while still a hundred, even two hundred yards away, and do not heed at all the perfume of the tree lupine that invests the whole garden!

We have not put upon you the indignity of learning 'parlor tricks.' You cannot 'die for your country,' and no biscuit is balanced on the flat of your nose; but you will play any game that has any sense in it and an athletic


You will play football and dribble the ball at some pace with your nose as propellant. You will jump a lawn-tennis net. You will play catchwho-catch-can; and how quaintly the primeval instinct dovetails into a more lately developed mood when we try to rob you of a bone! You growl furiously, but at the same time deny the anger by as furious a wagging of the tail. A stranger would not know which end to believe; but you have made it quite clear to us that a game is being played, of which growling is a necessary part. Perhaps because there was a suggestion of primeval instinct in it you liked best of all games hide-and-seek with that rubber doll possessing a squeak in its middle. To hunt for it wherever hidden was a passion with you. It squeaked under pressure like a live thing; and its voice was 'the voice of the stomach,' declared by philosophers to be the elemental music of the world, connecting man with the lower animals and becoming articulate in the youngest baby or puppy. But I should very much like to know how you developed the habit of sitting up on your haunches and wagging your forepaws up and down, as if you were pulling a church bell rope. At such times as you discovered the doll in some unapproachable place, such as the mantelpiece or the top of a bookshelf, you looked as if you were praying to an idol in a state of ecstasy. You were ludicrous — and, it seems, pathetic too, for someone seeing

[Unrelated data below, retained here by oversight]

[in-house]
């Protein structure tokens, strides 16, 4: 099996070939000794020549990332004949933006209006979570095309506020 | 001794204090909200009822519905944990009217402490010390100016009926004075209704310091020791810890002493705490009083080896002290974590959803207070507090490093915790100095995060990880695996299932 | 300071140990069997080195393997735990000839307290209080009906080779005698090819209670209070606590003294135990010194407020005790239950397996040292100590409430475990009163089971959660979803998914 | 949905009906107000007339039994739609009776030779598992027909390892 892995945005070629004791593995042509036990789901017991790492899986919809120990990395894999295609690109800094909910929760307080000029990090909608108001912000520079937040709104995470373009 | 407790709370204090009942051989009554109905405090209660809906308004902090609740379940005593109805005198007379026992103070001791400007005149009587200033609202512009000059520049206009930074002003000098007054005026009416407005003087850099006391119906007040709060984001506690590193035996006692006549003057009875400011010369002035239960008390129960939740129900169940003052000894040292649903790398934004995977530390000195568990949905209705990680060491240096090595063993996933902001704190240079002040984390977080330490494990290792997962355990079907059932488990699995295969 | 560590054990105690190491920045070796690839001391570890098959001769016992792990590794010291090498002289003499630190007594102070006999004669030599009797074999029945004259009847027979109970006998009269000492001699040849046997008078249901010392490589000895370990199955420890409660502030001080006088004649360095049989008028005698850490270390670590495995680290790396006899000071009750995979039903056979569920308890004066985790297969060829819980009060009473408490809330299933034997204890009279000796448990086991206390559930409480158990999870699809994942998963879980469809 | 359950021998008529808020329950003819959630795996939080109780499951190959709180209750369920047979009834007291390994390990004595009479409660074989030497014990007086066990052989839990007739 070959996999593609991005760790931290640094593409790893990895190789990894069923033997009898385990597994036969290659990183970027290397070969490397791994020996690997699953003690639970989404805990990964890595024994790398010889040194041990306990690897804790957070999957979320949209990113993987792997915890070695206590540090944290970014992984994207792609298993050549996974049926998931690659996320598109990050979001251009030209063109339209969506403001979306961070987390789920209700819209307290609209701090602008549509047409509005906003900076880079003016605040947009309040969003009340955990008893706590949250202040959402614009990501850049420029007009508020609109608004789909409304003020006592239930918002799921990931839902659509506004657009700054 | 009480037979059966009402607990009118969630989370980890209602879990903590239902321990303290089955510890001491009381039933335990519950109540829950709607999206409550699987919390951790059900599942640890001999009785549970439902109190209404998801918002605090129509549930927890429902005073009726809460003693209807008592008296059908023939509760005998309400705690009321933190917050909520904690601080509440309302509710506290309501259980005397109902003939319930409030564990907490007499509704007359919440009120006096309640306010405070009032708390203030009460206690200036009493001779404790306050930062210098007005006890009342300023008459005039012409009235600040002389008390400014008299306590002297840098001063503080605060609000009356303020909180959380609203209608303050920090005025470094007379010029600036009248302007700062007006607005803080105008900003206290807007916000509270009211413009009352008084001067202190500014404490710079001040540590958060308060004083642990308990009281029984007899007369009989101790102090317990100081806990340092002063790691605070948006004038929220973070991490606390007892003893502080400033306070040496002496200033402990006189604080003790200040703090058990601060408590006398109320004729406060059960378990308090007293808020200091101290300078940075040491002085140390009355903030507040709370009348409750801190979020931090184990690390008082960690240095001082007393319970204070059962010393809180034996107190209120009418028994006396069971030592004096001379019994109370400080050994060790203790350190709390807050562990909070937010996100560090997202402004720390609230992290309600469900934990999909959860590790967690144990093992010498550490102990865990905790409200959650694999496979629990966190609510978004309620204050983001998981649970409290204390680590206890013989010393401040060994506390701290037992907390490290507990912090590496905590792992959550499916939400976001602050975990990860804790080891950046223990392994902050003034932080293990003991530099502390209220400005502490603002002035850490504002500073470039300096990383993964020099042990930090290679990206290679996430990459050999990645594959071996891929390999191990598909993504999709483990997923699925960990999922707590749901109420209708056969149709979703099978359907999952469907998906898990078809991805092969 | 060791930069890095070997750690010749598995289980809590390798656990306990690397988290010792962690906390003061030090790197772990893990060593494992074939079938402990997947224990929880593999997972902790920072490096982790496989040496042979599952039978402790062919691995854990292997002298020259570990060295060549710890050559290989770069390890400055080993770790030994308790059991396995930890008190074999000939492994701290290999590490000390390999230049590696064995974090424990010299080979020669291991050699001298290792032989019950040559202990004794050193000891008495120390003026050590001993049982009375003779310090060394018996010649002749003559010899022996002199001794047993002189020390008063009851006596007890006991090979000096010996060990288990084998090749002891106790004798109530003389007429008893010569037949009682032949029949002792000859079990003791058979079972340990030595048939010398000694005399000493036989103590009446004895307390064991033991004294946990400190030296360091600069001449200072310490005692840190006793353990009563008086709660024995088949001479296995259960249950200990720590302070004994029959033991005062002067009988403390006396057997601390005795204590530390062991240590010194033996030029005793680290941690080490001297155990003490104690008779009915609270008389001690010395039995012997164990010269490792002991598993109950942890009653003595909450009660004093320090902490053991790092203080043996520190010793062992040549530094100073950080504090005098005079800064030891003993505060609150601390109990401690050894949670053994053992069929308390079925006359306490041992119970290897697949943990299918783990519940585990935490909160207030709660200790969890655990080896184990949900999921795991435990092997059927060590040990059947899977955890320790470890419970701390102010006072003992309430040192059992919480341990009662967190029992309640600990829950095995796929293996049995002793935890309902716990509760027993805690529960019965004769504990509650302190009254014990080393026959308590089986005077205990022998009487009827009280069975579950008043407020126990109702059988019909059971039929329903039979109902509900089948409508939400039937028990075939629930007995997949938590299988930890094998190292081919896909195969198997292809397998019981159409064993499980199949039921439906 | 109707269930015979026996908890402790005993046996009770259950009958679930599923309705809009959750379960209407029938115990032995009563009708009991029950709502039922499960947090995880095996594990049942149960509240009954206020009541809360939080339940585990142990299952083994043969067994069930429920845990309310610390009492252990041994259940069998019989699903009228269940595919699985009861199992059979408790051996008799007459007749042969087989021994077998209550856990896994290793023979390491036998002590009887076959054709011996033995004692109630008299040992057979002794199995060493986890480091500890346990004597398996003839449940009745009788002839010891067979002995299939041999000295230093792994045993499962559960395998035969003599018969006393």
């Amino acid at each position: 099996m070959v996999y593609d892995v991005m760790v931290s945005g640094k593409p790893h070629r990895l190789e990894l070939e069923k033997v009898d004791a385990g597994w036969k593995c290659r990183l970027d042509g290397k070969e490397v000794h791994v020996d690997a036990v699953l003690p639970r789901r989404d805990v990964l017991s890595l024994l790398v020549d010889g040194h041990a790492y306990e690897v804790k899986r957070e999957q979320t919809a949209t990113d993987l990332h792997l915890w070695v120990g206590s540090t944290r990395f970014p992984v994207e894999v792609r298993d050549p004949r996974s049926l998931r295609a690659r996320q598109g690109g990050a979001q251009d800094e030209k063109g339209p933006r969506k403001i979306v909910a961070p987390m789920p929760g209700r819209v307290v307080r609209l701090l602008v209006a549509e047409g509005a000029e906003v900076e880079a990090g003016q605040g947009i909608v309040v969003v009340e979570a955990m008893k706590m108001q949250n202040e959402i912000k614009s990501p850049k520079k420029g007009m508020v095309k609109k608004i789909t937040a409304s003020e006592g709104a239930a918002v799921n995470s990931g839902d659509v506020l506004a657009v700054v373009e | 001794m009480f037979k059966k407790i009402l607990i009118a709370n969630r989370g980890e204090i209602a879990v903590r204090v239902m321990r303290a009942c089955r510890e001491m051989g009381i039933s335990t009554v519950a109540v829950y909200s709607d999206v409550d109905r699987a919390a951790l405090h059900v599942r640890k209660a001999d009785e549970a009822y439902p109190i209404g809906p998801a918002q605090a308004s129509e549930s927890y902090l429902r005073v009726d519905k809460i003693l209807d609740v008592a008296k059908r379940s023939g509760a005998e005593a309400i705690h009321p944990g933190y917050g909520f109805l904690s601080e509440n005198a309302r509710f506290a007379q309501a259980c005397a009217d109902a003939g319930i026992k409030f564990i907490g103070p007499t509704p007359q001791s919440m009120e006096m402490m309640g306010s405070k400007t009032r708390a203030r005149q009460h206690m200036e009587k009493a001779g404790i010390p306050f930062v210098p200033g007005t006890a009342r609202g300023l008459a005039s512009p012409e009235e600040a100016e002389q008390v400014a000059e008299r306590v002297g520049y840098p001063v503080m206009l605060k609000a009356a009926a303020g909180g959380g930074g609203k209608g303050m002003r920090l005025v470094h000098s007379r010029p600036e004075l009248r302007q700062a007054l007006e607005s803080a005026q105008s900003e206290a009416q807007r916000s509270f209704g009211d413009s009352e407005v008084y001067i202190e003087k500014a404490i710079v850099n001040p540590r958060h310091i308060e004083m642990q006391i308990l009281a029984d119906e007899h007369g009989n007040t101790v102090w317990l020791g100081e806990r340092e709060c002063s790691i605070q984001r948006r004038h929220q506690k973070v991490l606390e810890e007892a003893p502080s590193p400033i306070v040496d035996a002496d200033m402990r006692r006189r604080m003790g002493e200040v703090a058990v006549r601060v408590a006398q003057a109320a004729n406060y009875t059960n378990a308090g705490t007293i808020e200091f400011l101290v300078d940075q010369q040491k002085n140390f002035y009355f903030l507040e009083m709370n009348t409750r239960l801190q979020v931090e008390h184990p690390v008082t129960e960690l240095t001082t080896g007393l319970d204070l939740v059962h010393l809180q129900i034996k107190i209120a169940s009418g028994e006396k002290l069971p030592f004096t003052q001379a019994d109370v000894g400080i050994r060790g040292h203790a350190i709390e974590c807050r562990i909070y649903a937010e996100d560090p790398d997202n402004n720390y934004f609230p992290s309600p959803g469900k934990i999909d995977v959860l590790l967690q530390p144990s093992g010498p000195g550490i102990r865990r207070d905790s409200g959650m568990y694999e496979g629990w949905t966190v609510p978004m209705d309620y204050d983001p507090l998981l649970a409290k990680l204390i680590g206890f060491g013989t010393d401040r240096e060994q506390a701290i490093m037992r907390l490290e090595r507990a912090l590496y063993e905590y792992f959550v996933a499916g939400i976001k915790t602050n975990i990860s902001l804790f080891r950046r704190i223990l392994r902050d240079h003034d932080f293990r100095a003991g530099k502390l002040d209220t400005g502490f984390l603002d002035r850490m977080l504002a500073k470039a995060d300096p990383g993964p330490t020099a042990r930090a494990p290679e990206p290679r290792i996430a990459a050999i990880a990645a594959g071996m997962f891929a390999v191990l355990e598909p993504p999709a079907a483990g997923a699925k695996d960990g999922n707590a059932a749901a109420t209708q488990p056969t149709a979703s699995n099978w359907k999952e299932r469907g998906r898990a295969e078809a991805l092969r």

[ocr errors]

you quoted one of the most moving remarkable that in other relations your

lines in all poetry:

Tendebantque manus ripa ulterioris amore.

And indeed you were always, in a symbolic sense, 'stretching out your hands in yearning for the farther bank.' You always wanted to grasp what was just beyond you; and by reason of your yearning you have learned wonderfully. In your early days you knew no words. You learned tones of voice, could distinguish the short, sharp command from the wheedling endearment, and other less gross contrasts; but words, as such, meant nothing. With great labor you have learned a few. I should very much like to know from you whether my estimate of the number is too small or too big. I put the number at about ten or eleven: 'here; lie down; heel; mat; basket; pussy; fetch; shoot; seek; good dog; Whuff.'